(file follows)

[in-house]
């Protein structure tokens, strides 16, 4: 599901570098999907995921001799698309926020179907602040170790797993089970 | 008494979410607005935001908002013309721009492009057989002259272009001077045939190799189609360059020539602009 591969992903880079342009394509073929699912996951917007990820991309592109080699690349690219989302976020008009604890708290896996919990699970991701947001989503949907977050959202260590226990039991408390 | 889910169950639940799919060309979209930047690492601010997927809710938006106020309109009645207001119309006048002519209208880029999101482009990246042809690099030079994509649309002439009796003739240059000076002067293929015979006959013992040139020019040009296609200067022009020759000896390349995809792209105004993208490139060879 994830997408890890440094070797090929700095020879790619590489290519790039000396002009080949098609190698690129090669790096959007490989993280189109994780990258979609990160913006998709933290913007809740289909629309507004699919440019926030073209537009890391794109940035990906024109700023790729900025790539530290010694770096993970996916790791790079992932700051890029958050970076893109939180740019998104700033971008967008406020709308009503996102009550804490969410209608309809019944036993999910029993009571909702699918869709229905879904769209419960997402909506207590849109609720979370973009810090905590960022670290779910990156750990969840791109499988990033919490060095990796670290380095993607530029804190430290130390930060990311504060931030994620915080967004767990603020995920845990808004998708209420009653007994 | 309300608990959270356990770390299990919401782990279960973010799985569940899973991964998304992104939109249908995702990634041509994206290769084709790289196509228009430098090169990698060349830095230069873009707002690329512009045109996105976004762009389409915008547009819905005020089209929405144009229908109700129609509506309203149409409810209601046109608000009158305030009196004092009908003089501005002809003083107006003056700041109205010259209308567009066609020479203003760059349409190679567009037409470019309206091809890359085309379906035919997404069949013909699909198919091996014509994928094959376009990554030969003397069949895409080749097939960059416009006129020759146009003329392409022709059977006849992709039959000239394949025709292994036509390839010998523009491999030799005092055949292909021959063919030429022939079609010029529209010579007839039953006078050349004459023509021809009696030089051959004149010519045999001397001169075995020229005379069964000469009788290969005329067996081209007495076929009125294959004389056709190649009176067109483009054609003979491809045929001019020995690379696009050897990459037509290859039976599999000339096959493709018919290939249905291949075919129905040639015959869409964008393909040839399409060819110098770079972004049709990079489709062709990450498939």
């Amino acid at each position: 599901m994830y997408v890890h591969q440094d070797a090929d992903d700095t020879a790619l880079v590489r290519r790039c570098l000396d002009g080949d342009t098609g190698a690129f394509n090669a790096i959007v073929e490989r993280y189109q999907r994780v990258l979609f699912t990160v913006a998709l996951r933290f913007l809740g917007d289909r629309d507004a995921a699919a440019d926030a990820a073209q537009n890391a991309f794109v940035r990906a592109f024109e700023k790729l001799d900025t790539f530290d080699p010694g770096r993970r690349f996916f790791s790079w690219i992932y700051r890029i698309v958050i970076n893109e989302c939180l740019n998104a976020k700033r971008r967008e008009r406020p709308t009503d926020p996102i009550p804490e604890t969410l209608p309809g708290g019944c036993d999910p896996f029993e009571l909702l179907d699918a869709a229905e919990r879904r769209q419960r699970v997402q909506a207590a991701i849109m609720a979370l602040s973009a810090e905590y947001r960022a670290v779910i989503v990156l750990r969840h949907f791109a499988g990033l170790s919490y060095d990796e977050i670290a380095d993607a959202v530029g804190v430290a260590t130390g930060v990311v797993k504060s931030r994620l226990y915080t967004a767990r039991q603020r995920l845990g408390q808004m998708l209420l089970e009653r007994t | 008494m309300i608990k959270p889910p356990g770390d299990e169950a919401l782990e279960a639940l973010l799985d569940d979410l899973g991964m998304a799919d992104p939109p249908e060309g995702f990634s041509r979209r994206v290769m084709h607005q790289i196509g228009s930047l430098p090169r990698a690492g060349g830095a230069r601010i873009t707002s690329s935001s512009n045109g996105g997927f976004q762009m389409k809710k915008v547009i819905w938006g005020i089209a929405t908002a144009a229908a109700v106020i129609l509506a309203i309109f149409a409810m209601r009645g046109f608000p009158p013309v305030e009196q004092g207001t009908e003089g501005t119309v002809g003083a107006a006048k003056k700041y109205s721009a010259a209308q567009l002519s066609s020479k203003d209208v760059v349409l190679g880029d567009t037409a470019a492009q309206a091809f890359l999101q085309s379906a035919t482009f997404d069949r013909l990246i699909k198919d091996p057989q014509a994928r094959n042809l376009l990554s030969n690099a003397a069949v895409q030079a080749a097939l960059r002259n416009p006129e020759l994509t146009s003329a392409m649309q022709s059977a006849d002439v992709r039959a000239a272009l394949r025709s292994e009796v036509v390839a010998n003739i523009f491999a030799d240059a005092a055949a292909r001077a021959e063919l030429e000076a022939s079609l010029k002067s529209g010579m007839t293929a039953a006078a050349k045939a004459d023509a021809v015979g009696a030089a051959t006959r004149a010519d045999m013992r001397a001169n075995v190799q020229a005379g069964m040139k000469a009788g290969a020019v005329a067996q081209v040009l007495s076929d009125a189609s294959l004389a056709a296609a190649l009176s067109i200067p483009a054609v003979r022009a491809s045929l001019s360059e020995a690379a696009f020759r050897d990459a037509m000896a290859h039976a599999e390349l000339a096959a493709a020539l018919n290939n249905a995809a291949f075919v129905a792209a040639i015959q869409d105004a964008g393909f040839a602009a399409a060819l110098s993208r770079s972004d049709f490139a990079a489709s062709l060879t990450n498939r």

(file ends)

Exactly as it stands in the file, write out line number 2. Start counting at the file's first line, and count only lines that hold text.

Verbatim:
């Protein structure tokens, strides 16, 4: 599901570098999907995921001799698309926020179907602040170790797993089970 | 008494979410607005935001908002013309721009492009057989002259272009001077045939190799189609360059020539602009 591969992903880079342009394509073929699912996951917007990820991309592109080699690349690219989302976020008009604890708290896996919990699970991701947001989503949907977050959202260590226990039991408390 | 889910169950639940799919060309979209930047690492601010997927809710938006106020309109009645207001119309006048002519209208880029999101482009990246042809690099030079994509649309002439009796003739240059000076002067293929015979006959013992040139020019040009296609200067022009020759000896390349995809792209105004993208490139060879 994830997408890890440094070797090929700095020879790619590489290519790039000396002009080949098609190698690129090669790096959007490989993280189109994780990258979609990160913006998709933290913007809740289909629309507004699919440019926030073209537009890391794109940035990906024109700023790729900025790539530290010694770096993970996916790791790079992932700051890029958050970076893109939180740019998104700033971008967008406020709308009503996102009550804490969410209608309809019944036993999910029993009571909702699918869709229905879904769209419960997402909506207590849109609720979370973009810090905590960022670290779910990156750990969840791109499988990033919490060095990796670290380095993607530029804190430290130390930060990311504060931030994620915080967004767990603020995920845990808004998708209420009653007994 | 309300608990959270356990770390299990919401782990279960973010799985569940899973991964998304992104939109249908995702990634041509994206290769084709790289196509228009430098090169990698060349830095230069873009707002690329512009045109996105976004762009389409915008547009819905005020089209929405144009229908109700129609509506309203149409409810209601046109608000009158305030009196004092009908003089501005002809003083107006003056700041109205010259209308567009066609020479203003760059349409190679567009037409470019309206091809890359085309379906035919997404069949013909699909198919091996014509994928094959376009990554030969003397069949895409080749097939960059416009006129020759146009003329392409022709059977006849992709039959000239394949025709292994036509390839010998523009491999030799005092055949292909021959063919030429022939079609010029529209010579007839039953006078050349004459023509021809009696030089051959004149010519045999001397001169075995020229005379069964000469009788290969005329067996081209007495076929009125294959004389056709190649009176067109483009054609003979491809045929001019020995690379696009050897990459037509290859039976599999000339096959493709018919290939249905291949075919129905040639015959869409964008393909040839399409060819110098770079972004049709990079489709062709990450498939």